514 F2d 744 Barnard v. C Henderson

514 F.2d 744

Larry K. BARNARD, Petitioner-Appellant,
C. Murray HENDERSON, Warden, Louisiana State Penitentiary,

No. 74-2894.

United States Court of Appeals,
Fifth Circuit.

June 12, 1975.

Raymond D. Fuljenz, Lake Charles, La., for petitioner-appellant.

William J. Guste, Jr., Atty. Gen., Baton Rouge, La., Barbara B. Rutledge, Asst. Atty. Gen., New Orleans, La., Frank T. Salter, Jr., Dist. Atty., 14th Judicial Dist. Crt., Charles W. Richard, Asst. Dist. Atty., Lake Charles, La., for respondent-appellee.

Appeal from the United States District Court for the Western District of Louisiana.

Before BROWN, Chief Judge, and GODBOLD and CLARK, Circuit Judges.

BROWN, Chief Judge:


In this appeal of a habeas denial Larry Barnard attacks his Louisiana murder conviction because a witness with crucial testimony on his behalf was excluded due to her inadvertent violation of the rule regarding sequestration of witnesses and because he was denied the opportunity to have his own ballistics expert examine the alleged murder weapon. We reverse.


Barnard was convicted by a jury of the April 6, 1972 murder of Rex Emile Lanier. The Supreme Court of Louisiana affirmed. State v. Barnard, La., 1973, 287 So.2d 770. At the trial Kenneth Hooper, the bouncer at Rick's Place, a Lake Charles, Louisiana lounge, testified that Lanier and Barnard had an argument about an automobile in the lounge the night before the murder and Barnard threatened to kill Lanier.


The State relied heavily on this testimony to show Barnard's intent. In direct contradiction to Hooper's testimony, the lounge's bartender and manager, Gay McPayne, stood ready and as her affidavit attests still stands ready (Petr's Ex. # 3) to testify Barnard never came into Rick's Place at all the night the argument was said to have taken place. The jury never heard this testimony.


On the opening day of the trial defense counsel invoked the rule regarding sequestration of witnesses familiarly known as the "rule". McPayne missed this first day of the trial due to illness. Her absence was unnoticed. Unaware of the strictures of the rule, she entered the courtroom on the third morning of the trial and was present for about 15 minutes of testimony before a recess was had and her presence was discovered. When the defense attempted to call McPayne to testify, the prosecution objected that she had violated the rule. The Court sustained the objection and she was not allowed to testify.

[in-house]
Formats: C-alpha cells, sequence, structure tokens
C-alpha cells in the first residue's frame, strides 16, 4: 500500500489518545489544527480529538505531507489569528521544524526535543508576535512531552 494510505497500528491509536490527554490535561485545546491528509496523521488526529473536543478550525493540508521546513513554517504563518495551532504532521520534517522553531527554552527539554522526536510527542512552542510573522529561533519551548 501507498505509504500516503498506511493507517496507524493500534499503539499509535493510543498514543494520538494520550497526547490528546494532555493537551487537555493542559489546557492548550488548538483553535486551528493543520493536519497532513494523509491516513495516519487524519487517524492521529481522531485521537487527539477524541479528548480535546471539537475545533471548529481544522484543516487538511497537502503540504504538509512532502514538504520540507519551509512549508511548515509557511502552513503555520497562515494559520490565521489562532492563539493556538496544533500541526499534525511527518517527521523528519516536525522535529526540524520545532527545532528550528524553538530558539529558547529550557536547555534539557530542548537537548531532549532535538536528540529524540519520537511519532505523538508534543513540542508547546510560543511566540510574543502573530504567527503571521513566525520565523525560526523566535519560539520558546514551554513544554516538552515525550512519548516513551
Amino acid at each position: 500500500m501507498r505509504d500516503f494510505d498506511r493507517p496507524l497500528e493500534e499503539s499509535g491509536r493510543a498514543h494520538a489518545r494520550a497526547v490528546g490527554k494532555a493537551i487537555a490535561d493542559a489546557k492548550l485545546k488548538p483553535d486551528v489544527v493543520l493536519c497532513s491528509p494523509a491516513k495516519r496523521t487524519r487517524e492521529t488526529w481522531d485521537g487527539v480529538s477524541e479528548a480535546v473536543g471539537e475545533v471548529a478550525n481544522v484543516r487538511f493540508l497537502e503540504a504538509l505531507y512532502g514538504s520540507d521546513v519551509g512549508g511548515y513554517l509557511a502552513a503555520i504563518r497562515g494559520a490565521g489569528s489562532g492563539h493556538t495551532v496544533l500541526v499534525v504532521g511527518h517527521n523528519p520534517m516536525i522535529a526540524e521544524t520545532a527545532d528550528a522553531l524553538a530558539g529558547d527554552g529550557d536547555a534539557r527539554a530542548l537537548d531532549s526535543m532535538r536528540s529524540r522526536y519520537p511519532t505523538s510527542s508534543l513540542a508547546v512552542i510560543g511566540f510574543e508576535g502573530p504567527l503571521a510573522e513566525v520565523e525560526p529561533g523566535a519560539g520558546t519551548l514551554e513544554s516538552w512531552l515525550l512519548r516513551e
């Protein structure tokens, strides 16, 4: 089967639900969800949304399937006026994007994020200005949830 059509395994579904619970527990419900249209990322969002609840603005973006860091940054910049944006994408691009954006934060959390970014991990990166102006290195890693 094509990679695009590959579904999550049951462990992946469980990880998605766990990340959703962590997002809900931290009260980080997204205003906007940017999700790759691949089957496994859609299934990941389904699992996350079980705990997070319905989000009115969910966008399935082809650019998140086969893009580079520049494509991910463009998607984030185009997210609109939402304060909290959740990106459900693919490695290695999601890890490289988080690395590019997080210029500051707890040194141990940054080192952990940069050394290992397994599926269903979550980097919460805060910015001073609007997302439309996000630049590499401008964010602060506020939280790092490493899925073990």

In Holder v. United States, 1893, 150 U.S. 91, 14 S.Ct. 10, 37 L.Ed. 1010, the Supreme Court held that although generally a witness may not be disqualified for disobeying the rule, the trial court may under "particular circumstances" exclude him within its sound discretion. We defined these "particular circumstances" in Braswell v. Wainwright, 5 Cir., 1972, 463 F.2d 1148, 1154 to be the "knowledge, procurement, or consent" of the defendant or his counsel. A similar approach has been taken in other Circuits. United States v. Kiliyan, 8 Cir., 1972, 456 F.2d 555; Taylor v. United States, 9 Cir., 1967, 388 F.2d 786; United States v. Schaefer, 7 Cir., 1962, 299 F.2d 625, cert. denied, 370 U.S. 917, 82 S.Ct. 1553, 8 L.Ed.2d 497. It is undisputed that McPayne's violation of the rule was inadvertent and not done with the "knowledge, procurement, or consent" of Barnard or his counsel.


Nevertheless, the District Judge in denying Barnard's habeas petition ruled that the Braswell test was not applicable because McPayne's testimony was merely cumulative of that of her husband who also testified that he had heard no argument between Lanier and Barnard in the lounge that night. We disagree. Mr. McPayne stated that he did not arrive in Rick's Place until 10:00 that evening. Hooper testified that the argument took place between seven and nine o'clock. The jury would clearly have been justified in coming to the conclusion that the reason Mr. McPayne did not see the argument was not because it never occurred but rather because it took place before he arrived. Mrs. McPayne, on the other hand, was in the lounge the whole evening and would testify that she could not have missed the argument if it took place. The exclusion of this testimony very clearly prejudiced Barnard. Whether it would be sufficient to tip the constitutional scales were it standing alone we need not decide. Together with the ballistics problem we next discuss we could not approve such exclusion on any retrial.